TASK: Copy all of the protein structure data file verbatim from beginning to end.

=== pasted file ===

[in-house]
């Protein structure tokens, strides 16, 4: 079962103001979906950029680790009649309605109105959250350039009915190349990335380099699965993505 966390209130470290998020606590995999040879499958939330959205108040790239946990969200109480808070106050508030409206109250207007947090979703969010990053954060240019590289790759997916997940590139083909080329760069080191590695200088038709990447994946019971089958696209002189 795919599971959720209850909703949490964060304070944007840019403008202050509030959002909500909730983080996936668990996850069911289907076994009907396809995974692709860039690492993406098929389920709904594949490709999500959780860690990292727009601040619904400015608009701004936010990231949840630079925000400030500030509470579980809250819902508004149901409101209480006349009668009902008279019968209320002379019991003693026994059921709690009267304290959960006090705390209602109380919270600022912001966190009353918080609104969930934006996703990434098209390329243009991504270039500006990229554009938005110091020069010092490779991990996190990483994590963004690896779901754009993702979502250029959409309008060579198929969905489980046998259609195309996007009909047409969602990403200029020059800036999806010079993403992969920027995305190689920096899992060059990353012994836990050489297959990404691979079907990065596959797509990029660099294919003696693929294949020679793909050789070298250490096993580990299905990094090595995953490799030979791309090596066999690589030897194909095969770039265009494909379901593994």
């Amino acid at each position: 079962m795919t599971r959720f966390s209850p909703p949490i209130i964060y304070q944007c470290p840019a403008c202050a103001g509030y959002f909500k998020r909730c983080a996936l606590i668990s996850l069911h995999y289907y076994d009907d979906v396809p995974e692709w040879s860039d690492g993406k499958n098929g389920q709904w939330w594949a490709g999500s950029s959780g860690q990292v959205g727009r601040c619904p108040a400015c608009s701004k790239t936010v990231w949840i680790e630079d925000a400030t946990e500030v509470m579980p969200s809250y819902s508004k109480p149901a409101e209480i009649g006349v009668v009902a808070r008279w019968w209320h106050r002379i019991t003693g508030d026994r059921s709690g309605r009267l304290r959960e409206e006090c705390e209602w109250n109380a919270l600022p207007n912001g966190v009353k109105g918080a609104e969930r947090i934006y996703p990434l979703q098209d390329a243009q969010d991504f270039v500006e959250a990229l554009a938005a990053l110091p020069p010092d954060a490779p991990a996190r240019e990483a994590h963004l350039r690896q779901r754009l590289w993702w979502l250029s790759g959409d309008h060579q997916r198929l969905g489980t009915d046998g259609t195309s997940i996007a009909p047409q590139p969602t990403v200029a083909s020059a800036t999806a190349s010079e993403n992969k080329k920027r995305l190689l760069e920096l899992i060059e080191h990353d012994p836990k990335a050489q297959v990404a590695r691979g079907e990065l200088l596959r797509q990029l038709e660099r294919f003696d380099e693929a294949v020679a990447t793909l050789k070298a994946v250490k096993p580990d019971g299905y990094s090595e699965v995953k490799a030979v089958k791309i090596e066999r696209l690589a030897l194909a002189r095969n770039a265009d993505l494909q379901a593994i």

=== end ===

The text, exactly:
[in-house]
């Protein structure tokens, strides 16, 4: 079962103001979906950029680790009649309605109105959250350039009915190349990335380099699965993505 966390209130470290998020606590995999040879499958939330959205108040790239946990969200109480808070106050508030409206109250207007947090979703969010990053954060240019590289790759997916997940590139083909080329760069080191590695200088038709990447994946019971089958696209002189 795919599971959720209850909703949490964060304070944007840019403008202050509030959002909500909730983080996936668990996850069911289907076994009907396809995974692709860039690492993406098929389920709904594949490709999500959780860690990292727009601040619904400015608009701004936010990231949840630079925000400030500030509470579980809250819902508004149901409101209480006349009668009902008279019968209320002379019991003693026994059921709690009267304290959960006090705390209602109380919270600022912001966190009353918080609104969930934006996703990434098209390329243009991504270039500006990229554009938005110091020069010092490779991990996190990483994590963004690896779901754009993702979502250029959409309008060579198929969905489980046998259609195309996007009909047409969602990403200029020059800036999806010079993403992969920027995305190689920096899992060059990353012994836990050489297959990404691979079907990065596959797509990029660099294919003696693929294949020679793909050789070298250490096993580990299905990094090595995953490799030979791309090596066999690589030897194909095969770039265009494909379901593994």
């Amino acid at each position: 079962m795919t599971r959720f966390s209850p909703p949490i209130i964060y304070q944007c470290p840019a403008c202050a103001g509030y959002f909500k998020r909730c983080a996936l606590i668990s996850l069911h995999y289907y076994d009907d979906v396809p995974e692709w040879s860039d690492g993406k499958n098929g389920q709904w939330w594949a490709g999500s950029s959780g860690q990292v959205g727009r601040c619904p108040a400015c608009s701004k790239t936010v990231w949840i680790e630079d925000a400030t946990e500030v509470m579980p969200s809250y819902s508004k109480p149901a409101e209480i009649g006349v009668v009902a808070r008279w019968w209320h106050r002379i019991t003693g508030d026994r059921s709690g309605r009267l304290r959960e409206e006090c705390e209602w109250n109380a919270l600022p207007n912001g966190v009353k109105g918080a609104e969930r947090i934006y996703p990434l979703q098209d390329a243009q969010d991504f270039v500006e959250a990229l554009a938005a990053l110091p020069p010092d954060a490779p991990a996190r240019e990483a994590h963004l350039r690896q779901r754009l590289w993702w979502l250029s790759g959409d309008h060579q997916r198929l969905g489980t009915d046998g259609t195309s997940i996007a009909p047409q590139p969602t990403v200029a083909s020059a800036t999806a190349s010079e993403n992969k080329k920027r995305l190689l760069e920096l899992i060059e080191h990353d012994p836990k990335a050489q297959v990404a590695r691979g079907e990065l200088l596959r797509q990029l038709e660099r294919f003696d380099e693929a294949v020679a990447t793909l050789k070298a994946v250490k096993p580990d019971g299905y990094s090595e699965v995953k490799a030979v089958k791309i090596e066999r696209l690589a030897l194909a002189r095969n770039a265009d993505l494909q379901a593994i």